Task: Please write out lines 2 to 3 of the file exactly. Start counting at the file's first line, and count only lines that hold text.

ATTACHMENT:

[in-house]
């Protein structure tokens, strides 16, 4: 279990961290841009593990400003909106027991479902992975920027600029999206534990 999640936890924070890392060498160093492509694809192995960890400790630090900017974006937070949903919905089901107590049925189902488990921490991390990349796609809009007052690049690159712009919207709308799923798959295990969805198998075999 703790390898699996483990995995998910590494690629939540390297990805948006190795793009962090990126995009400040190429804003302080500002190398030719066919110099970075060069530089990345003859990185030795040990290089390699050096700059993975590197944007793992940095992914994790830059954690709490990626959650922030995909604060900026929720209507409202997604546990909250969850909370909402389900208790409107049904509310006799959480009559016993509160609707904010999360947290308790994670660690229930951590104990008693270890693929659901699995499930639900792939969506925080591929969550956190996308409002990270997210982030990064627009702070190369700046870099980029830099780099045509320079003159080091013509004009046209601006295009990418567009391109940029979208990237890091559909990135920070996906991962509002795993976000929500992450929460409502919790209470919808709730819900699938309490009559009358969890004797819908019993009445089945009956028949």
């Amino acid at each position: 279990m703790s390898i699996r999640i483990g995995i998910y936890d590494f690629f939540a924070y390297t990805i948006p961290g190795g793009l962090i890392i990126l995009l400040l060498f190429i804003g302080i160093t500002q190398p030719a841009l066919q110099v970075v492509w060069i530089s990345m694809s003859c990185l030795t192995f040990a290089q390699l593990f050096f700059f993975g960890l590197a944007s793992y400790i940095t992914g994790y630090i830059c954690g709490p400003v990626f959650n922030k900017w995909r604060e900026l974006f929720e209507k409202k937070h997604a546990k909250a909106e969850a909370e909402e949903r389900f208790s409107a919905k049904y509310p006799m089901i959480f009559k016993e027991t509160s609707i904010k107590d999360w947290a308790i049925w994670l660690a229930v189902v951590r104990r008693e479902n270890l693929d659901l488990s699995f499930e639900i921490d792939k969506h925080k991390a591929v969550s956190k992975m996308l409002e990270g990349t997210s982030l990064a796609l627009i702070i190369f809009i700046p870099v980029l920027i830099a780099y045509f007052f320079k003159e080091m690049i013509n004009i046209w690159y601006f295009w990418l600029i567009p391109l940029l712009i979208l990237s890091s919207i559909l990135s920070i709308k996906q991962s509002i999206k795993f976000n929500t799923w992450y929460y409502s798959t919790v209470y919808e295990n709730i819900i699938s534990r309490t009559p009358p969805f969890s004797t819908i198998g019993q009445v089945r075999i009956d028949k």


């Protein structure tokens, strides 16, 4: 279990961290841009593990400003909106027991479902992975920027600029999206534990 999640936890924070890392060498160093492509694809192995960890400790630090900017974006937070949903919905089901107590049925189902488990921490991390990349796609809009007052690049690159712009919207709308799923798959295990969805198998075999 703790390898699996483990995995998910590494690629939540390297990805948006190795793009962090990126995009400040190429804003302080500002190398030719066919110099970075060069530089990345003859990185030795040990290089390699050096700059993975590197944007793992940095992914994790830059954690709490990626959650922030995909604060900026929720209507409202997604546990909250969850909370909402389900208790409107049904509310006799959480009559016993509160609707904010999360947290308790994670660690229930951590104990008693270890693929659901699995499930639900792939969506925080591929969550956190996308409002990270997210982030990064627009702070190369700046870099980029830099780099045509320079003159080091013509004009046209601006295009990418567009391109940029979208990237890091559909990135920070996906991962509002795993976000929500992450929460409502919790209470919808709730819900699938309490009559009358969890004797819908019993009445089945009956028949």
């Amino acid at each position: 279990m703790s390898i699996r999640i483990g995995i998910y936890d590494f690629f939540a924070y390297t990805i948006p961290g190795g793009l962090i890392i990126l995009l400040l060498f190429i804003g302080i160093t500002q190398p030719a841009l066919q110099v970075v492509w060069i530089s990345m694809s003859c990185l030795t192995f040990a290089q390699l593990f050096f700059f993975g960890l590197a944007s793992y400790i940095t992914g994790y630090i830059c954690g709490p400003v990626f959650n922030k900017w995909r604060e900026l974006f929720e209507k409202k937070h997604a546990k909250a909106e969850a909370e909402e949903r389900f208790s409107a919905k049904y509310p006799m089901i959480f009559k016993e027991t509160s609707i904010k107590d999360w947290a308790i049925w994670l660690a229930v189902v951590r104990r008693e479902n270890l693929d659901l488990s699995f499930e639900i921490d792939k969506h925080k991390a591929v969550s956190k992975m996308l409002e990270g990349t997210s982030l990064a796609l627009i702070i190369f809009i700046p870099v980029l920027i830099a780099y045509f007052f320079k003159e080091m690049i013509n004009i046209w690159y601006f295009w990418l600029i567009p391109l940029l712009i979208l990237s890091s919207i559909l990135s920070i709308k996906q991962s509002i999206k795993f976000n929500t799923w992450y929460y409502s798959t919790v209470y919808e295990n709730i819900i699938s534990r309490t009559p009358p969805f969890s004797t819908i198998g019993q009445v089945r075999i009956d028949k």